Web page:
Does Haiti need more sweatshops?

Republican Senator Marco Rubio promoted his policy ideas for Haiti in a . He called out the Biden Administration for a failure to fully engage what Rubio calls a looming crisis of political collapse and unauthorized migration. Rubio's arguments are similar to other recent opinion pieces in The Washington Post and elsewhere, calling on the administration to “do more!”

Resources to help understand the gang violence in Port au Prince

[Warning: This post contains descriptions of extreme violence]

Michelle Bachelet, the United Nations High Commissioner for Human Rights, issued a statement on March 17, that read, “Armed violence has reached unimaginable and intolerable levels in Haiti…It is crucial for urgent steps to be taken to restore the rule of law, to protect people from armed violence and to hold to account the political and economic sponsors of these gangs.”

The statement offered the following account of recent violence:

The crisis in Haiti: The United States continues to block reform and the passage of people fleeing

The Biden Administration expelled 450 people to Haiti, including 44 children, 20 of whom were infants, on three flights this week. These flights bring the total to 235 expulsion flights to Haiti since Biden took office, more than 23,000 people in total, and 21,000 in the eight months since the debacle in Del Rio last September. Another 8,000 people were summarily expelled into Mexico during the Del Rio crisis.

Does Biden really want to end Title 42? From Haiti to Nicaragua, it doesn't seem like it

As we've been discussing now for a few weeks, the Biden Administration decided to bring enforcement of Title 42 policies, which enable the US government to expel asylum-seekers without allowing them to apply for asylum, to a close on May 23. The announcement has led to a political backlash from Republicans and even many Democrats. As a result, several GOP attorneys-general sued the Biden administration for ending Title 42 too quickly.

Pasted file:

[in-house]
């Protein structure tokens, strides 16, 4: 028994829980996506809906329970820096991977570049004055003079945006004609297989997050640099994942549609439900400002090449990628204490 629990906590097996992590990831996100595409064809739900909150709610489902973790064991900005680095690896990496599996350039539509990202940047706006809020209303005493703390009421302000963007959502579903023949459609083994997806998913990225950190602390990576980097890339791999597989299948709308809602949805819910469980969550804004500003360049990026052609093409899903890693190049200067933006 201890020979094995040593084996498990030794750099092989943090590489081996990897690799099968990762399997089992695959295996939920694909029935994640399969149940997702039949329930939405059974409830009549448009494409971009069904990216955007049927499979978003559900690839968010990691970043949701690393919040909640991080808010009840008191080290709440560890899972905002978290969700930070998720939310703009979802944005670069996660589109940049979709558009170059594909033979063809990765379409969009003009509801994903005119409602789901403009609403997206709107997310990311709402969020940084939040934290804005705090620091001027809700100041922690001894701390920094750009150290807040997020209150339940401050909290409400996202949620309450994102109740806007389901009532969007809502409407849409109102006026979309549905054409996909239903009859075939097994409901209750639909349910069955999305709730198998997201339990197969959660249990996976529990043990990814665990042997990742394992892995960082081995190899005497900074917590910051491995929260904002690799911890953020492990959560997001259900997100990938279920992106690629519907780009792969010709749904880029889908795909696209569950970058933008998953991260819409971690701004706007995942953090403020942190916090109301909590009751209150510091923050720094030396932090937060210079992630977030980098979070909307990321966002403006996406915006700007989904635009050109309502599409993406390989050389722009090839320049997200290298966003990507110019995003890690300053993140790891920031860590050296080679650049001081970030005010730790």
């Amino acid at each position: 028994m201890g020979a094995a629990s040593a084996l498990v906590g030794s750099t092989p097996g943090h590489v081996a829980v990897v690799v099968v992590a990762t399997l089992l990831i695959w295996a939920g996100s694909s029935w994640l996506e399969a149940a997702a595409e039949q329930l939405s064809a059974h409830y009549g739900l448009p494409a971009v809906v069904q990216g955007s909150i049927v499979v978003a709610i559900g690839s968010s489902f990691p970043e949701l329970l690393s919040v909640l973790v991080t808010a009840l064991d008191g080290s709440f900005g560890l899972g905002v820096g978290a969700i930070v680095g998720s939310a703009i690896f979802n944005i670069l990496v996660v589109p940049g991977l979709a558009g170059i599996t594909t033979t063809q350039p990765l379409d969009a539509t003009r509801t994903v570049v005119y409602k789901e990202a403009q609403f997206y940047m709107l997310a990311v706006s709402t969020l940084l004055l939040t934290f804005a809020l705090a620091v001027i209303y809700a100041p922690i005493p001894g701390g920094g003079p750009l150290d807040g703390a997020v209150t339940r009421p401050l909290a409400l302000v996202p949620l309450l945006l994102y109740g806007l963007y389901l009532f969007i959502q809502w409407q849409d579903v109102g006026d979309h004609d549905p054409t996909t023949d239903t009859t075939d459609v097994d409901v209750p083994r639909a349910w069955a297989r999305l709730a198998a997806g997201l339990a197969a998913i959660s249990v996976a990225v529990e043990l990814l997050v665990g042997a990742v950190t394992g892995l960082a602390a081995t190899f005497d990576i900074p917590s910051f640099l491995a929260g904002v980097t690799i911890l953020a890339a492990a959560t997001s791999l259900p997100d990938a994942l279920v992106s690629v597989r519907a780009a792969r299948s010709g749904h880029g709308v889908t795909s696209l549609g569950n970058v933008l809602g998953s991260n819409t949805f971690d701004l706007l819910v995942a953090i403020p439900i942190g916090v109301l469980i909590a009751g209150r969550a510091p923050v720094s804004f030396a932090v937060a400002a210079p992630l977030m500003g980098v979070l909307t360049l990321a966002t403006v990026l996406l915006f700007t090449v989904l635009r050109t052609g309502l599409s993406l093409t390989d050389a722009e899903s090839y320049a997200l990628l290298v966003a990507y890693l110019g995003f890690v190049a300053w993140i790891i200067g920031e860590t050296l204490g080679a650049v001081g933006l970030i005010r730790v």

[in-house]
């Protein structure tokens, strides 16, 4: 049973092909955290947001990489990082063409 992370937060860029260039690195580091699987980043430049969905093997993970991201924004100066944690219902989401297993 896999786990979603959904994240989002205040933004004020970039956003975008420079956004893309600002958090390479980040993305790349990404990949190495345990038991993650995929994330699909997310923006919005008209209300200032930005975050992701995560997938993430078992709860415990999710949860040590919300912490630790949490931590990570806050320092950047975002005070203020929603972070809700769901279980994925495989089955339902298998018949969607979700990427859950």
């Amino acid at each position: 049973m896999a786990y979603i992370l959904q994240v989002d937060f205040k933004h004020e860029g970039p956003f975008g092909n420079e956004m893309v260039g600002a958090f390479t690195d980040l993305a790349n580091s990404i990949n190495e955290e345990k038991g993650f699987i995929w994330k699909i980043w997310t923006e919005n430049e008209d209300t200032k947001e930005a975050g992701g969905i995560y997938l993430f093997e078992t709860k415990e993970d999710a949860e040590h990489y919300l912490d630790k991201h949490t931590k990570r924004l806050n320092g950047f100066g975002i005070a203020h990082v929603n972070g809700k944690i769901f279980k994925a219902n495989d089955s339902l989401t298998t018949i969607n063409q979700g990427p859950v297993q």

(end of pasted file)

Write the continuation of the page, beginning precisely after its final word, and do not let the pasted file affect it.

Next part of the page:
Image from WFP: https://www.ipcinfo.org/ipcinfo-website/alerts-archive/issue-59/en/

Earth Day 2022: Thinking globally still matters!

In Haiti 4.5 million people are experiencing high levels of food insecurity today, with roughly 45% of the population expected to face severe hunger over the next several months; 1.3. million of them are in an emergency situation. Based on IPC classifications of food insecurity, all of Haiti's regions are at level 3 or 4, meaning that in every department, there is hunger. Level 3 means there is either not enough food, or people can only eat enough if they forego other necessities.

The long arm of US border policy

"We are looking for a way to get out of Chiapas because in Chiapas there is no way to live because people are treating you like animals, your rights are being violated. So if we are refugees we are fighting so that we can get out and looking for a way to live so that we can eat.” —Haitian migrant to the Colectivo de Observación y Monitoreo de Derechos Humanos en el Sureste Méxicano, August 2021.

Biden has deported nearly as many Haitians in his first year as the last three presidents - combined

Biden has expelled nearly as many Haitians in 12 months (20,200+) as were deported during the previous 20 years (22,000-23,000)*** under three different presidents. Indeed, Biden’s administration has likely expelled far more: In addition to these official removal numbers, another estimated 8,000 Haitians were expelled back into Mexico in September of 2021, voluntarily according to DHS Secretary Mayorkas, but in circumstances that make that characterization suspect.

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